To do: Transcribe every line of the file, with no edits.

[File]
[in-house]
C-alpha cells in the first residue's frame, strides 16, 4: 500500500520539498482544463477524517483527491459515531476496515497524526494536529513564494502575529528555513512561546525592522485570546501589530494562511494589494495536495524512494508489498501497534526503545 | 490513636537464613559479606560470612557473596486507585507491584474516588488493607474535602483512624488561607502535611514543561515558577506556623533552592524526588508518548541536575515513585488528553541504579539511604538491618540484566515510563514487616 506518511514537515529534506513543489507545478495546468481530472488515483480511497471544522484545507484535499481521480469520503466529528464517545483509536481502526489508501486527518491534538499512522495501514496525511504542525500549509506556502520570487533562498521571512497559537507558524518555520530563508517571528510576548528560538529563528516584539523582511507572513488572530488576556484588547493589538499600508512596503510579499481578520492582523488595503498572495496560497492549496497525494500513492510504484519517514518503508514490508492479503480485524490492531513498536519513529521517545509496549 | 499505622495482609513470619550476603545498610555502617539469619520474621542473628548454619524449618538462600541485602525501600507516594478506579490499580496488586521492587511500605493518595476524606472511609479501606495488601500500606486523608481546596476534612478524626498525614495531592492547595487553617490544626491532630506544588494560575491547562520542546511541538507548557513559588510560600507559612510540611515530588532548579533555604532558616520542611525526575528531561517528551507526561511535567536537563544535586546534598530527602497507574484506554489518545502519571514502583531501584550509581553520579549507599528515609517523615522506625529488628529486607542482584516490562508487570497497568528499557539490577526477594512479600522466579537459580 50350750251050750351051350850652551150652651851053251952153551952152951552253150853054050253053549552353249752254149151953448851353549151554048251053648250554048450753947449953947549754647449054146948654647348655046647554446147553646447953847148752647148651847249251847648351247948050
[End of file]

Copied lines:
[in-house]
C-alpha cells in the first residue's frame, strides 16, 4: 500500500520539498482544463477524517483527491459515531476496515497524526494536529513564494502575529528555513512561546525592522485570546501589530494562511494589494495536495524512494508489498501497534526503545 | 490513636537464613559479606560470612557473596486507585507491584474516588488493607474535602483512624488561607502535611514543561515558577506556623533552592524526588508518548541536575515513585488528553541504579539511604538491618540484566515510563514487616 506518511514537515529534506513543489507545478495546468481530472488515483480511497471544522484545507484535499481521480469520503466529528464517545483509536481502526489508501486527518491534538499512522495501514496525511504542525500549509506556502520570487533562498521571512497559537507558524518555520530563508517571528510576548528560538529563528516584539523582511507572513488572530488576556484588547493589538499600508512596503510579499481578520492582523488595503498572495496560497492549496497525494500513492510504484519517514518503508514490508492479503480485524490492531513498536519513529521517545509496549 | 499505622495482609513470619550476603545498610555502617539469619520474621542473628548454619524449618538462600541485602525501600507516594478506579490499580496488586521492587511500605493518595476524606472511609479501606495488601500500606486523608481546596476534612478524626498525614495531592492547595487553617490544626491532630506544588494560575491547562520542546511541538507548557513559588510560600507559612510540611515530588532548579533555604532558616520542611525526575528531561517528551507526561511535567536537563544535586546534598530527602497507574484506554489518545502519571514502583531501584550509581553520579549507599528515609517523615522506625529488628529486607542482584516490562508487570497497568528499557539490577526477594512479600522466579537459580 50350750251050750351051350850652551150652651851053251952153551952152951552253150853054050253053549552353249752254149151953448851353549151554048251053648250554048450753947449953947549754647449054146948654647348655046647554446147553646447953847148752647148651847249251847648351247948050